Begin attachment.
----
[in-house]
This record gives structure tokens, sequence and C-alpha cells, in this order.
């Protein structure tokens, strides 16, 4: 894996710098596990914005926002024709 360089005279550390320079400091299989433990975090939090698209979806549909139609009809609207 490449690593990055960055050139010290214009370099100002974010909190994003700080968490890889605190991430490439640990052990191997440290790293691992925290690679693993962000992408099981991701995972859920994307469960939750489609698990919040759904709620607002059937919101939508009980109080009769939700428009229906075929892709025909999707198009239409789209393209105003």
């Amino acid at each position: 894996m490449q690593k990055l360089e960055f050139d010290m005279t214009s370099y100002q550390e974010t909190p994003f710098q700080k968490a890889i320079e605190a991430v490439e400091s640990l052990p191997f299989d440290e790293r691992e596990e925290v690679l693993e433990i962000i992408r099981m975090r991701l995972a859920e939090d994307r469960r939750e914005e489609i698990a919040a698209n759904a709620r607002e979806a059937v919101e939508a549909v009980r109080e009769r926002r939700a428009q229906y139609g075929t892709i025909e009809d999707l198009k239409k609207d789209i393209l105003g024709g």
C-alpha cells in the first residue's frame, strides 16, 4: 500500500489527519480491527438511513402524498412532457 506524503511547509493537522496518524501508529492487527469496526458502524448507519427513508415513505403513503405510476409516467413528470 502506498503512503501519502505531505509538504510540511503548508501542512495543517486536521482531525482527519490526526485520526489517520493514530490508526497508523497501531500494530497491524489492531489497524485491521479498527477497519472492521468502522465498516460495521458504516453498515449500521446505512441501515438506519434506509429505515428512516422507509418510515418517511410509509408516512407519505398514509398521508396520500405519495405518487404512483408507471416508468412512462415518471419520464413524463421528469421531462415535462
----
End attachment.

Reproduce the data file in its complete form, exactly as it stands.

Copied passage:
[in-house]
This record gives structure tokens, sequence and C-alpha cells, in this order.
């Protein structure tokens, strides 16, 4: 894996710098596990914005926002024709 360089005279550390320079400091299989433990975090939090698209979806549909139609009809609207 490449690593990055960055050139010290214009370099100002974010909190994003700080968490890889605190991430490439640990052990191997440290790293691992925290690679693993962000992408099981991701995972859920994307469960939750489609698990919040759904709620607002059937919101939508009980109080009769939700428009229906075929892709025909999707198009239409789209393209105003």
């Amino acid at each position: 894996m490449q690593k990055l360089e960055f050139d010290m005279t214009s370099y100002q550390e974010t909190p994003f710098q700080k968490a890889i320079e605190a991430v490439e400091s640990l052990p191997f299989d440290e790293r691992e596990e925290v690679l693993e433990i962000i992408r099981m975090r991701l995972a859920e939090d994307r469960r939750e914005e489609i698990a919040a698209n759904a709620r607002e979806a059937v919101e939508a549909v009980r109080e009769r926002r939700a428009q229906y139609g075929t892709i025909e009809d999707l198009k239409k609207d789209i393209l105003g024709g």
C-alpha cells in the first residue's frame, strides 16, 4: 500500500489527519480491527438511513402524498412532457 506524503511547509493537522496518524501508529492487527469496526458502524448507519427513508415513505403513503405510476409516467413528470 502506498503512503501519502505531505509538504510540511503548508501542512495543517486536521482531525482527519490526526485520526489517520493514530490508526497508523497501531500494530497491524489492531489497524485491521479498527477497519472492521468502522465498516460495521458504516453498515449500521446505512441501515438506519434506509429505515428512516422507509418510515418517511410509509408516512407519505398514509398521508396520500405519495405518487404512483408507471416508468412512462415518471419520464413524463421528469421531462415535462